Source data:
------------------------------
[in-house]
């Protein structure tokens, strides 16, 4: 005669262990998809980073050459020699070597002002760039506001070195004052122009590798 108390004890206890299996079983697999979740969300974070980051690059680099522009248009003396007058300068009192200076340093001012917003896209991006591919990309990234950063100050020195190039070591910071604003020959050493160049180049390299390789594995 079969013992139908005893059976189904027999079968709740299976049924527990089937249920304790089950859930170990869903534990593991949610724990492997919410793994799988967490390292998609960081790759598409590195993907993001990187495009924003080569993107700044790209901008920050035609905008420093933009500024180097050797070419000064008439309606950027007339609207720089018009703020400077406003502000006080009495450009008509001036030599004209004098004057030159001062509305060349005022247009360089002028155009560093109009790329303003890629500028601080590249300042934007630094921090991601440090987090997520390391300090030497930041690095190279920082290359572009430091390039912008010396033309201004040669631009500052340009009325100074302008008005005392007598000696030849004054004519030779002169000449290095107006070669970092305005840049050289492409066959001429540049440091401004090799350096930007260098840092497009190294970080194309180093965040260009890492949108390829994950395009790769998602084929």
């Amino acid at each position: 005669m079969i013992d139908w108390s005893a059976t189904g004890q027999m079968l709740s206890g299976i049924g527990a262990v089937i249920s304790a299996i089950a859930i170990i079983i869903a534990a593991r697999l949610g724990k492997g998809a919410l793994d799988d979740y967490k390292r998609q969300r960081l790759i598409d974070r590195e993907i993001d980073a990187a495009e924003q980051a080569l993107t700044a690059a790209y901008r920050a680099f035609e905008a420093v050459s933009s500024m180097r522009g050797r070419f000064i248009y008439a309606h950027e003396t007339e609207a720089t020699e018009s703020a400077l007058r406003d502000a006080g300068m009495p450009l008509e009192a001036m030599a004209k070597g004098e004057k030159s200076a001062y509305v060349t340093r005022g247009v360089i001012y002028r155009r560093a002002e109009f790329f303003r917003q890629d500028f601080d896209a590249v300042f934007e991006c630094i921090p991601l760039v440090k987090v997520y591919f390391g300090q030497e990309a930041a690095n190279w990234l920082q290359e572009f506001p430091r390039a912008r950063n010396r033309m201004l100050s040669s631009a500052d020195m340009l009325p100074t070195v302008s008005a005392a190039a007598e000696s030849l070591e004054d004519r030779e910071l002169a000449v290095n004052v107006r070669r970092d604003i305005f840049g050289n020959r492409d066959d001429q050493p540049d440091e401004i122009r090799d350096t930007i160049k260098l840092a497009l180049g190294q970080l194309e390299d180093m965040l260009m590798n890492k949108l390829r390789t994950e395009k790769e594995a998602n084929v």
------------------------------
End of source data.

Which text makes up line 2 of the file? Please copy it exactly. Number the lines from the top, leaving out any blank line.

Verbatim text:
């Protein structure tokens, strides 16, 4: 005669262990998809980073050459020699070597002002760039506001070195004052122009590798 108390004890206890299996079983697999979740969300974070980051690059680099522009248009003396007058300068009192200076340093001012917003896209991006591919990309990234950063100050020195190039070591910071604003020959050493160049180049390299390789594995 079969013992139908005893059976189904027999079968709740299976049924527990089937249920304790089950859930170990869903534990593991949610724990492997919410793994799988967490390292998609960081790759598409590195993907993001990187495009924003080569993107700044790209901008920050035609905008420093933009500024180097050797070419000064008439309606950027007339609207720089018009703020400077406003502000006080009495450009008509001036030599004209004098004057030159001062509305060349005022247009360089002028155009560093109009790329303003890629500028601080590249300042934007630094921090991601440090987090997520390391300090030497930041690095190279920082290359572009430091390039912008010396033309201004040669631009500052340009009325100074302008008005005392007598000696030849004054004519030779002169000449290095107006070669970092305005840049050289492409066959001429540049440091401004090799350096930007260098840092497009190294970080194309180093965040260009890492949108390829994950395009790769998602084929």